Snack your way through Europe with these fascinating flavors of chips

Chips
Chips

Snack your way through Europe with these fascinating flavors of chips

by Karen Bradbury
Stripes Europe

Indulging in street food is nowadays recognized as a perfectly respectable vacationer's pastime. But even when there’s not a food truck in sight, there's one treat that’s always a snap to get hold of. Just waltz into any convenience store or supermarket, and this salty snack you know and love from home will invariably be there to tempt you. Yes, we're talking about the humble potato chip. Checking out the weird and wonderful flavors of chips available in other nations can make for an amusing and tasty pit stop. Here are 10 flavors, both well-known and obscure, to munch on while waiting for buses or taking a break from all that sightseeing in your travels around Europe.

Austria: While we’re all used to seeing onion flavor on chips, usually in combination with a sour cream or cheese taste, the Austrians go one step further in finding inspiration from a pungent veggie. The maker Kelly’s is the creator of Knoblauch chips, which taste of garlic. While these might not be the best choice before date night, they might help to encourage social distancing.

Belgium: The Bicky burger, a fried chicken and pork patty served in a sesame seed bun and topped with pickles, ketchup and crunchy fried onions, is a fast-food specialty of “frituurs” throughout the nation. This fast-food favorite gets its distinctive taste from the special hot and spicy sauces with which it’s served, and the taste of Lay’s Bicky Crisp potato chips is perhaps more reminiscent of the condiments than the burger itself.

Croatia: Most European countries seem to have a sausage or two that’s their pride and joy, and in Croatia, one of these is the Kulen, a paprika-flavored, smoked pork sausage that’s sliced and eaten as is. If you can’t get hold of the real deal, dipping into a bag of Čipi Čips Kulen chips might be the next best thing.

France: Meat flavored chips abound, so it’s only fair that fowl play too. Poulet Rôti, or roast chicken, is the protagonist in this chip whose flavor might remind you ever so slightly of a bouillon cube. When the rotisserie’s not open, or someone’s grabbed the last bird, a bag of Lay’s Poulet Rôti can stand in for your lost roast dinner.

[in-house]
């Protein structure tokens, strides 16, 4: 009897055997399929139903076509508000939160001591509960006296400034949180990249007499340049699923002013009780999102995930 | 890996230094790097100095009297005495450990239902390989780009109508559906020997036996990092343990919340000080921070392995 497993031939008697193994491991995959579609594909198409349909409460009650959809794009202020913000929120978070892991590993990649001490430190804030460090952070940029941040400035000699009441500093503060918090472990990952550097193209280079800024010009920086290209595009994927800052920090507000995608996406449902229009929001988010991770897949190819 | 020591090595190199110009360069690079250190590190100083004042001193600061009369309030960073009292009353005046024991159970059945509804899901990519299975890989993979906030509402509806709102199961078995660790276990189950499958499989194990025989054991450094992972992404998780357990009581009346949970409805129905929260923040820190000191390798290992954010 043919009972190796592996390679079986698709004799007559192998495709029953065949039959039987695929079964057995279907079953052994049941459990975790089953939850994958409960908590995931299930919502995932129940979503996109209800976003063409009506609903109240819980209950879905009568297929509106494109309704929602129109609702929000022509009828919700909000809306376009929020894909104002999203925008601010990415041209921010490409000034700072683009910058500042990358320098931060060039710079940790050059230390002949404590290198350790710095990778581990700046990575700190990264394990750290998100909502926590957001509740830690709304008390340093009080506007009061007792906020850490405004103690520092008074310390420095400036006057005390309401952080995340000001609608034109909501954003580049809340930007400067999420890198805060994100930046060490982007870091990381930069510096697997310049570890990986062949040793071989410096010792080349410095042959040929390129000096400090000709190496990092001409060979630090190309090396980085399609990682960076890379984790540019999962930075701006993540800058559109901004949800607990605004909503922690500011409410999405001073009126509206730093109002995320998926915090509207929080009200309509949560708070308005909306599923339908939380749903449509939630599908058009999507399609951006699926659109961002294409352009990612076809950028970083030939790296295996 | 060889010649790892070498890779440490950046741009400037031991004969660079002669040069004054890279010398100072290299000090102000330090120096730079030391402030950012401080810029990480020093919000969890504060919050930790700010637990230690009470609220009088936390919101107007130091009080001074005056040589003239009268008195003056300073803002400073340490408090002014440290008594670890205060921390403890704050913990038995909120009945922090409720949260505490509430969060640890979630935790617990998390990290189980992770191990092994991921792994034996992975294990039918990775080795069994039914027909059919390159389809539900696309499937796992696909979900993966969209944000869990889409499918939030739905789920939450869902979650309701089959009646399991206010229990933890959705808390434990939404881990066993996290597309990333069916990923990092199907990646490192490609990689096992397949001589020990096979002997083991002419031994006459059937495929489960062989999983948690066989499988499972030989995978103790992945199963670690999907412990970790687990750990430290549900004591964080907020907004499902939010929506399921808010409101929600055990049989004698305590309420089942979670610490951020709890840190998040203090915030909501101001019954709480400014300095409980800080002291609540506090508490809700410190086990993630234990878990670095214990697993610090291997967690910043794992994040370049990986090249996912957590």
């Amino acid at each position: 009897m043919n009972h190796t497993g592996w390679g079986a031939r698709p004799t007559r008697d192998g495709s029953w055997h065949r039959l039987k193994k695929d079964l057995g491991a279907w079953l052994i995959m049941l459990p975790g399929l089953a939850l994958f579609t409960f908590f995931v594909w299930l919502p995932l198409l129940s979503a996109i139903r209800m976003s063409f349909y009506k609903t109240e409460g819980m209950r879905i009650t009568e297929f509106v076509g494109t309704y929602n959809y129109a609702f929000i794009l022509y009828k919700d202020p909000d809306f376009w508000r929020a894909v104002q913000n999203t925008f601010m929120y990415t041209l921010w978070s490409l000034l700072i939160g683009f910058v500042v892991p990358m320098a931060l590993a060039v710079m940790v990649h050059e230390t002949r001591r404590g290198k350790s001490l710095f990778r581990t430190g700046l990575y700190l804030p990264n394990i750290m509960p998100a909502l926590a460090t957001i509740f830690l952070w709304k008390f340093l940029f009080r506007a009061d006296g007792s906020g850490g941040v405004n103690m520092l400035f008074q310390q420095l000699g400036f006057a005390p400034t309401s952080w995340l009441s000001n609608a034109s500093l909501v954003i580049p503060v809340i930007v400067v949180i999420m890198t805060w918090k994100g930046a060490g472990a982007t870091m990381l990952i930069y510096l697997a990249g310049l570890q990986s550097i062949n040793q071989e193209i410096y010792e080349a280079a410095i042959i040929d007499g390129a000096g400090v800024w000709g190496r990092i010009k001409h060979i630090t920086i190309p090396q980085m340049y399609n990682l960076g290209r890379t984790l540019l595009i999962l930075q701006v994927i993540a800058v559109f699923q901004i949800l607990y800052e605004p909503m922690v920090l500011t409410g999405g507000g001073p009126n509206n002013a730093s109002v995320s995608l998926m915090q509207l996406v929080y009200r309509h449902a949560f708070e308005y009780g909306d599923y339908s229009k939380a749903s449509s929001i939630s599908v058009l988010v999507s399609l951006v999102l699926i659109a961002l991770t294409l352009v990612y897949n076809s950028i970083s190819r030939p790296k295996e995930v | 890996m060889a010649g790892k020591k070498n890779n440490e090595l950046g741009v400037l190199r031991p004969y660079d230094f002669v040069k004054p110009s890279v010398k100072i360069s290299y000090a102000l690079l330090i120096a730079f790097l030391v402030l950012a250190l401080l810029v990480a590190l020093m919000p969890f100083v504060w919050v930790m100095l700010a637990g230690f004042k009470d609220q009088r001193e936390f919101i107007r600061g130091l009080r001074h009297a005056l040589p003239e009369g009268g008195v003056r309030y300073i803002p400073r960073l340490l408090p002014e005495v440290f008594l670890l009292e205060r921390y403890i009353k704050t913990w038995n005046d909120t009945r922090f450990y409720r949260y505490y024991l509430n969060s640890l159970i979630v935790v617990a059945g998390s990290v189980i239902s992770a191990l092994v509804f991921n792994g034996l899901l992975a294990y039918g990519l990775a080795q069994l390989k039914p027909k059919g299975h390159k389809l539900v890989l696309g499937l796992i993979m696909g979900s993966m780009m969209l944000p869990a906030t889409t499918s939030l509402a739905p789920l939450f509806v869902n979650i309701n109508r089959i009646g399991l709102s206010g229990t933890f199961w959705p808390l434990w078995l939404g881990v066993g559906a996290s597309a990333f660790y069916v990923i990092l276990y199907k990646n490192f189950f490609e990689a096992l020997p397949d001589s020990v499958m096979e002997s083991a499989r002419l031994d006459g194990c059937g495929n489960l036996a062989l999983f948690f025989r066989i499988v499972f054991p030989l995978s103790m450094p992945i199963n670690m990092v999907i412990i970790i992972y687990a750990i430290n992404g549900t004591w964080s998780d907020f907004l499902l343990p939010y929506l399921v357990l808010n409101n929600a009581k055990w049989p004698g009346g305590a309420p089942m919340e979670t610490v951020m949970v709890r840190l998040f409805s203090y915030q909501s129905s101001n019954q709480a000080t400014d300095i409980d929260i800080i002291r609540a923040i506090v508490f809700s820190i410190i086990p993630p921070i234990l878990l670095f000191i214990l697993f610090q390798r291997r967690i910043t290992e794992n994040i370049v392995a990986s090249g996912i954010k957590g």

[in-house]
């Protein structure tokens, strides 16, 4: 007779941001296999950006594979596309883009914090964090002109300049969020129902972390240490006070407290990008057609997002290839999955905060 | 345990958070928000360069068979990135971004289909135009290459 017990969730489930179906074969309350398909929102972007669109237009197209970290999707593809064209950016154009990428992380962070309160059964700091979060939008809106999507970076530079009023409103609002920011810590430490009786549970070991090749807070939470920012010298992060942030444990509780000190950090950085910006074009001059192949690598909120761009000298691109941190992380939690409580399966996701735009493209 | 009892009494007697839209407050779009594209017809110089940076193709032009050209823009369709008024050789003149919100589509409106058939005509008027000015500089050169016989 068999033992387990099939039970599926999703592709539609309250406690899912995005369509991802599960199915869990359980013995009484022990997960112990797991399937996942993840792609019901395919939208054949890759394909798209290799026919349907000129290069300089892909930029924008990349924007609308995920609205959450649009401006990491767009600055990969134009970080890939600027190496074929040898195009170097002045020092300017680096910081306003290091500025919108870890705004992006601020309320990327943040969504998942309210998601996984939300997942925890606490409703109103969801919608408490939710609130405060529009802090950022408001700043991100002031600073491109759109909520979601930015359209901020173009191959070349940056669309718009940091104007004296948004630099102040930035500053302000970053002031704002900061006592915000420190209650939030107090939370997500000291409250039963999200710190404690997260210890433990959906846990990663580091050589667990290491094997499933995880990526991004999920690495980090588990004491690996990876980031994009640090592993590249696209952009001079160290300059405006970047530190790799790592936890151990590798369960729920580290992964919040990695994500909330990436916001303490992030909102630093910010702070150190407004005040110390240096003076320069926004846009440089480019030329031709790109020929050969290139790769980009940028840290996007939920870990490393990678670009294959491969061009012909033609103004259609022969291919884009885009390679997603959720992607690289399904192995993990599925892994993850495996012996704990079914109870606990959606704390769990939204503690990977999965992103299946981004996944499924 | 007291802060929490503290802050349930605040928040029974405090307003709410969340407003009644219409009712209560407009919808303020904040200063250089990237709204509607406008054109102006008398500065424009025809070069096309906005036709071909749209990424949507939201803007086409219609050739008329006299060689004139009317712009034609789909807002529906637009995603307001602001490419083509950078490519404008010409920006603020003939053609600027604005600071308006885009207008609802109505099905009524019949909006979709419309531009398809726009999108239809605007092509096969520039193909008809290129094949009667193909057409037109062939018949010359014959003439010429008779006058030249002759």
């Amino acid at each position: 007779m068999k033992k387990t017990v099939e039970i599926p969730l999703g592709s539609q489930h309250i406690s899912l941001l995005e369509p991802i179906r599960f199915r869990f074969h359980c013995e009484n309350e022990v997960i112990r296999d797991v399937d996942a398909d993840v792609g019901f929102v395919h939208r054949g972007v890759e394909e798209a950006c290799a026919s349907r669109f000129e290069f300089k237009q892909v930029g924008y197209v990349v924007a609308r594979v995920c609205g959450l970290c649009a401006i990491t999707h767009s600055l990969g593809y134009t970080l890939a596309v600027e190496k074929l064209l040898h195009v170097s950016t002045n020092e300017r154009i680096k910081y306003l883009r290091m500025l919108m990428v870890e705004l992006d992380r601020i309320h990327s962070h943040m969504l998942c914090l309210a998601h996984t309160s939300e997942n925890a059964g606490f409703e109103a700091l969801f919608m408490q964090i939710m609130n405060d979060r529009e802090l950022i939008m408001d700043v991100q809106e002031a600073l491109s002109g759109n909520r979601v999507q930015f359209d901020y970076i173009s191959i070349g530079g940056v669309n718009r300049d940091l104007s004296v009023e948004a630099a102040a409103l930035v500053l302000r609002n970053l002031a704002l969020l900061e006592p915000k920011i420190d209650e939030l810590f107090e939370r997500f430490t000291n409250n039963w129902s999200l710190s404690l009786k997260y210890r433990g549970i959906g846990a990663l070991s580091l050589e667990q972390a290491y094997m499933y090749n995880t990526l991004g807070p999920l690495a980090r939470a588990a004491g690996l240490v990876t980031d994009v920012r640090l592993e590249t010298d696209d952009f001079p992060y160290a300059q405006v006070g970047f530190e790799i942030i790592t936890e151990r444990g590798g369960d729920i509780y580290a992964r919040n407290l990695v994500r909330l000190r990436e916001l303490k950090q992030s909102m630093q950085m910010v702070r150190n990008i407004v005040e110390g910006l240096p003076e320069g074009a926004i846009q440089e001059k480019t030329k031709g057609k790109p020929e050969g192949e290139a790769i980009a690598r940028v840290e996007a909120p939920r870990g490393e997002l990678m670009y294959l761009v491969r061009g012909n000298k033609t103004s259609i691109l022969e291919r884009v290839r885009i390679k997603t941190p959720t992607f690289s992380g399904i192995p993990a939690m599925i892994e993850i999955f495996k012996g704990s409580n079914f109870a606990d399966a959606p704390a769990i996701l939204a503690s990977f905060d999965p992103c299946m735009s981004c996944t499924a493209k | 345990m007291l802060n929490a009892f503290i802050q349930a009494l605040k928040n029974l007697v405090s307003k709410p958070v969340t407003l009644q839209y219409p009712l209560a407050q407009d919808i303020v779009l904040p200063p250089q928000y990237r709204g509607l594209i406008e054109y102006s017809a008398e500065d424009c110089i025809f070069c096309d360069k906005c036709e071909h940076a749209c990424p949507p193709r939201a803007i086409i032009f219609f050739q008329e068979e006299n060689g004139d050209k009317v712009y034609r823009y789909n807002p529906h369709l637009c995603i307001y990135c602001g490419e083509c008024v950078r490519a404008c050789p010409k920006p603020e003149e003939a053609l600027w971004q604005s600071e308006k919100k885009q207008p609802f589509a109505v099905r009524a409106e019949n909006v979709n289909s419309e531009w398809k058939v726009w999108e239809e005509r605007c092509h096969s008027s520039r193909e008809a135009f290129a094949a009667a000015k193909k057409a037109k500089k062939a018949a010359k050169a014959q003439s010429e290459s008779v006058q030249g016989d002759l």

Greece: There’s a certain herb that the Greeks like to put on all kinds of foods from grilled lamb to roasted potatoes, so small wonder that oregano-flavored versions of chips abound here. Bite into a Tottis oregano chip and dream your way to a whitewashed island surrounded by the deep blue Aegean Sea – or better yet, indulge in them in such a place!

Germany: Of all the interesting flavors of chips that are widely available throughout the country, why not reach for the chip modeled after one of the nation’s favorite fast food snacks, the currywurst? Funny-frisch brand makes a Currywurst style chip inspired by the taste of a fresh-off-the-grill brat smothered with fruity and spicy tomato sauce and crowned with a generous sprinkle of curry.

Netherlands: A dill pickle-flavored potato chip may at first glance sound a bit repulsive but fear not and take the plunge. It’s not so much the spice of the dill but a pleasing tang that makes a bag of these a great choice for fans of salt and vinegar chips. Try Croky chips Pickels to see what you’ve been missing all your life.

Russia: Red caviar, produced from the roe of various species of salmon, is revered as a delicacy in Russia. If you can’t afford the real thing, or don’t relish the squidgy sensation of biting into fish eggs, perhaps a bag of Lay’s krasnaya ikra, or red caviar chips, will satisfy your sophisticated palate?

Spain: Walk into any tapas bar, and chances are there’s an enormous ham hock hanging from its ceiling. This is Iberian ham, made from a special kind of pig native to Spain that’s renowned for its succulent, marbled red meat. The crisps manufacturer Torres attempts to capture the melt-in-your-mouth taste of this specialty in the form of its Jamon Iberico chips.

United Kingdom: The prawn cocktail, an appetizer wildly popular back in the 1970s, inspired the flavor of these chips, or should we say crisps, which Brits have been happily munching upon for decades already. Walker’s Prawn Cocktail chips are always a solid choice, and you’ll often find a snack-sized bag of them just waiting to be purchased while downing a pint in a pub.

Which wild and wonderful chip flavors have you enjoyed in your travels?

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